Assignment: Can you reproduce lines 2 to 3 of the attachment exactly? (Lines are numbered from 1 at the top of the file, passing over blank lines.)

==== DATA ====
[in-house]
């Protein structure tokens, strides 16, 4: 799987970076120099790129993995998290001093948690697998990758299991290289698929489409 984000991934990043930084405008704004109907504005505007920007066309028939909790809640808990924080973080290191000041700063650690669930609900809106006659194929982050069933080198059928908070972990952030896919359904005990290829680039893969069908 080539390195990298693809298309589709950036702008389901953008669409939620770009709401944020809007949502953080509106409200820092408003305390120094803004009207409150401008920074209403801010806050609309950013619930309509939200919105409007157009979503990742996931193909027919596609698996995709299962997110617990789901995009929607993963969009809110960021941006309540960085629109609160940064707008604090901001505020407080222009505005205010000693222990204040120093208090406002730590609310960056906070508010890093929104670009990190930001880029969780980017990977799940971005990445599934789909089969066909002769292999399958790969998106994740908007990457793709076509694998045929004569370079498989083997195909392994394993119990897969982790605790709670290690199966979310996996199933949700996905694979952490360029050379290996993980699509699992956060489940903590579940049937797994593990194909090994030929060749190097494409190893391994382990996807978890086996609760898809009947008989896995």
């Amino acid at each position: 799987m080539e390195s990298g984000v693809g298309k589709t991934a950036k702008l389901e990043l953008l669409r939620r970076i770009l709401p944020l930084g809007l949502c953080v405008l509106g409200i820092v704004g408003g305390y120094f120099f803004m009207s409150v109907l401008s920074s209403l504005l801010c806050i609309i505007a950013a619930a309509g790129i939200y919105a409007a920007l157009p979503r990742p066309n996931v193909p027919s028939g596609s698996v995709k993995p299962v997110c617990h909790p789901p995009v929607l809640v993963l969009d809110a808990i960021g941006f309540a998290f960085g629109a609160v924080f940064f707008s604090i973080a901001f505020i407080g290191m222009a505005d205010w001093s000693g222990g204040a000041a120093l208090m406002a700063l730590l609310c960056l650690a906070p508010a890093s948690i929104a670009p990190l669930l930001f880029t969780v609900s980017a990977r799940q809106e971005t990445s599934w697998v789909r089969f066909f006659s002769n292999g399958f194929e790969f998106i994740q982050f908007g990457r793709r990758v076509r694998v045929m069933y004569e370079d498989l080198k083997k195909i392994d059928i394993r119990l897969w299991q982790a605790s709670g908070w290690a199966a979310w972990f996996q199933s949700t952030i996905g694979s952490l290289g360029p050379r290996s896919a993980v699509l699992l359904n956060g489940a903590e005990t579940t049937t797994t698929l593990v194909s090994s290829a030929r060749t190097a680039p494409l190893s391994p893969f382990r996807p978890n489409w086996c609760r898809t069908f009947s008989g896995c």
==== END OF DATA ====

């Protein structure tokens, strides 16, 4: 799987970076120099790129993995998290001093948690697998990758299991290289698929489409 984000991934990043930084405008704004109907504005505007920007066309028939909790809640808990924080973080290191000041700063650690669930609900809106006659194929982050069933080198059928908070972990952030896919359904005990290829680039893969069908 080539390195990298693809298309589709950036702008389901953008669409939620770009709401944020809007949502953080509106409200820092408003305390120094803004009207409150401008920074209403801010806050609309950013619930309509939200919105409007157009979503990742996931193909027919596609698996995709299962997110617990789901995009929607993963969009809110960021941006309540960085629109609160940064707008604090901001505020407080222009505005205010000693222990204040120093208090406002730590609310960056906070508010890093929104670009990190930001880029969780980017990977799940971005990445599934789909089969066909002769292999399958790969998106994740908007990457793709076509694998045929004569370079498989083997195909392994394993119990897969982790605790709670290690199966979310996996199933949700996905694979952490360029050379290996993980699509699992956060489940903590579940049937797994593990194909090994030929060749190097494409190893391994382990996807978890086996609760898809009947008989896995």
């Amino acid at each position: 799987m080539e390195s990298g984000v693809g298309k589709t991934a950036k702008l389901e990043l953008l669409r939620r970076i770009l709401p944020l930084g809007l949502c953080v405008l509106g409200i820092v704004g408003g305390y120094f120099f803004m009207s409150v109907l401008s920074s209403l504005l801010c806050i609309i505007a950013a619930a309509g790129i939200y919105a409007a920007l157009p979503r990742p066309n996931v193909p027919s028939g596609s698996v995709k993995p299962v997110c617990h909790p789901p995009v929607l809640v993963l969009d809110a808990i960021g941006f309540a998290f960085g629109a609160v924080f940064f707008s604090i973080a901001f505020i407080g290191m222009a505005d205010w001093s000693g222990g204040a000041a120093l208090m406002a700063l730590l609310c960056l650690a906070p508010a890093s948690i929104a670009p990190l669930l930001f880029t969780v609900s980017a990977r799940q809106e971005t990445s599934w697998v789909r089969f066909f006659s002769n292999g399958f194929e790969f998106i994740q982050f908007g990457r793709r990758v076509r694998v045929m069933y004569e370079d498989l080198k083997k195909i392994d059928i394993r119990l897969w299991q982790a605790s709670g908070w290690a199966a979310w972990f996996q199933s949700t952030i996905g694979s952490l290289g360029p050379r290996s896919a993980v699509l699992l359904n956060g489940a903590e005990t579940t049937t797994t698929l593990v194909s090994s290829a030929r060749t190097a680039p494409l190893s391994p893969f382990r996807p978890n489409w086996c609760r898809t069908f009947s008989g896995c």